Brideshead Revisited

3 Stars – Thought Provoking

The memories of the missteps of our young adult years haunt many of us. Not yet able to act with the wisdom which comes from experience, the decisions we made are often the best we knew how to do in the moment, but we revisit them with a sense of guilt seeking God's grace. This reality is what compelled Arthur Evelyn Waugh to write his best known novel "Brideshead Revisited" which has now been made into a film by director Julian Jarrold ("Becoming Jane").

A convert to Catholicism, Waugh explains that he wrote this novel as a way to communicate to a secular world that God's grace is available. Trying to do so without being obvious or sentimental, Waugh's subtle style has been debated by Christians and non-Christians alike ever since he wrote this book in 1945. Though the film downplays the lead character's conversion at the end of the story, the film retains the book's multilayered and provocative study of life and our need for God's grace.

The memories being retold are those of Capt. Charles Ryder (Matthew Goode). Narrating the story, he takes us to the steps of Brideshead Castle where he has been stationed during World War II. As we enter his memories, we go back years earlier when Charles first visited the majestic and mysterious mansion. Befriended by Sebastian Flyte (Ben Whishaw) whose family owned the estate, Charles is captivated once again by the beauty of the place as his memories unfold.

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A self-avowed atheist whose mother passed away when he was young and whose father has little interest in him, Charles is taken in by Sebastian's family whose Catholicism defines them. But it is a dysfunctional Catholicism forced upon them by the manipulative and controlling matriarch of the family, Lady Marchmain (Emma Thompson). Fearful of God rather than experiencing God's grace, Lady Marchmain has deeply injured the souls of her children. Sebastian's sexual identity is a struggle he masks with alcohol and his sister Julia (Hayley Atwell) struggles to be the good girl her mother demands while trying to find her own path toward love and happiness. Their father, Lord Marchmain (Michael Gambon) has fled from Brideshead and lives with his mistress in Venice.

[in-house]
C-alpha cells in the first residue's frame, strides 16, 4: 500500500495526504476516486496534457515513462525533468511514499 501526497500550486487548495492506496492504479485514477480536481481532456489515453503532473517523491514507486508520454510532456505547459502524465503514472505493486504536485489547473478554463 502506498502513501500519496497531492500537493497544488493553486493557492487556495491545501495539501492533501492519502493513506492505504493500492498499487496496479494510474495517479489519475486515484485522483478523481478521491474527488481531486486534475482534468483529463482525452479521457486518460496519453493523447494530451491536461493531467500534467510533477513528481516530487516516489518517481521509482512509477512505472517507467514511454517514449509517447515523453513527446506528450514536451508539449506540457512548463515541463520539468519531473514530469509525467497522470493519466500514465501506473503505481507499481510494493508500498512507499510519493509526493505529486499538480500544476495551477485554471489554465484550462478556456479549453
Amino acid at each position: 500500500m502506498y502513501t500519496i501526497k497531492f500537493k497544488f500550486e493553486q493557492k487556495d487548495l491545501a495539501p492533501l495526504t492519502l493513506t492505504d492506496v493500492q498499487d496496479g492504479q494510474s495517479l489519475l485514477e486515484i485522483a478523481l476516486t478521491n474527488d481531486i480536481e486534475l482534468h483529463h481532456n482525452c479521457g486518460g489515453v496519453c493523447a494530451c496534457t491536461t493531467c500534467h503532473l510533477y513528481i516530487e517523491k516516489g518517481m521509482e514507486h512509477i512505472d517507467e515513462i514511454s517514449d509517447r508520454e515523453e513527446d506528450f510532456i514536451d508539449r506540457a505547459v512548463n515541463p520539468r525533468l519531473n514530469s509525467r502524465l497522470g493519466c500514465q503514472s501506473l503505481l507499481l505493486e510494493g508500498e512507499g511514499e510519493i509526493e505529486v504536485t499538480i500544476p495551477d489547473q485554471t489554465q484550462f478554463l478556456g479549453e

What makes the story powerful is that though the Catholicism exhibited by the Flyte family is not a healthy representation, yet God works within their lives just as he does within the life of Charles who has rejected God's very existence. It is this prevenient grace of God – God reaching out to us before we are even aware of our need for God in our life or how to respond to Him - which makes this film a subtle testimony of how God works in any person's life. It is not through the best of religious expressions but through normal and broken people who are attempting to find their way in an unpredictable world. The bonds God creates with His people are able to overcome whatever misunderstandings and missteps we might make. It is revisiting this truth that makes this tale powerful.


1. In the novel, Evelyn Waugh had Charles kneel in the chapel of Brideshead and pray a prayer with "ancient words newly learned." In the film, he enters the chapel and resists the thought to snuff out the light he finds there in the flame of a lit candle. Which presentation of his conversion do you think is more effective? Why?

2. There has been a long debate on the exact nature of Charles and Sebastian's relationship. Why do you think this is so important to so many?

3. The experience of Charles is largely autobiographical to the author as both look back to their young adult years and later conversion to Christian faith. When you look back to the missteps of your past, how do you deal with it? Where do you find forgiveness and freedom from guilt?

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